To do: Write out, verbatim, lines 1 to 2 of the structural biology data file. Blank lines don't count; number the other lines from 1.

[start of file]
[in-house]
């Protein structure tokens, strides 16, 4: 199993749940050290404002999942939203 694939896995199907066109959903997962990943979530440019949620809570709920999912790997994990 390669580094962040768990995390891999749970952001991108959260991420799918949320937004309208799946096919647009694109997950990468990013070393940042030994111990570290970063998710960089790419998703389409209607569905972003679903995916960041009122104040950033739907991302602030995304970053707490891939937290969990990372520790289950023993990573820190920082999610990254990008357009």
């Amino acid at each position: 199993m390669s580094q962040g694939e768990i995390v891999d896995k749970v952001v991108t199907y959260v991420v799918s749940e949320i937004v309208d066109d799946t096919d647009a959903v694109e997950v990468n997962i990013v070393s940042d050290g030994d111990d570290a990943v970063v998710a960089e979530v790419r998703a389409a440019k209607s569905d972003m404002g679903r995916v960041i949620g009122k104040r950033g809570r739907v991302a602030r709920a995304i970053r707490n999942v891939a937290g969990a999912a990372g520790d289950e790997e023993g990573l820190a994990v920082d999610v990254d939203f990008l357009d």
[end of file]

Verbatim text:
[in-house]
């Protein structure tokens, strides 16, 4: 199993749940050290404002999942939203 694939896995199907066109959903997962990943979530440019949620809570709920999912790997994990 390669580094962040768990995390891999749970952001991108959260991420799918949320937004309208799946096919647009694109997950990468990013070393940042030994111990570290970063998710960089790419998703389409209607569905972003679903995916960041009122104040950033739907991302602030995304970053707490891939937290969990990372520790289950023993990573820190920082999610990254990008357009």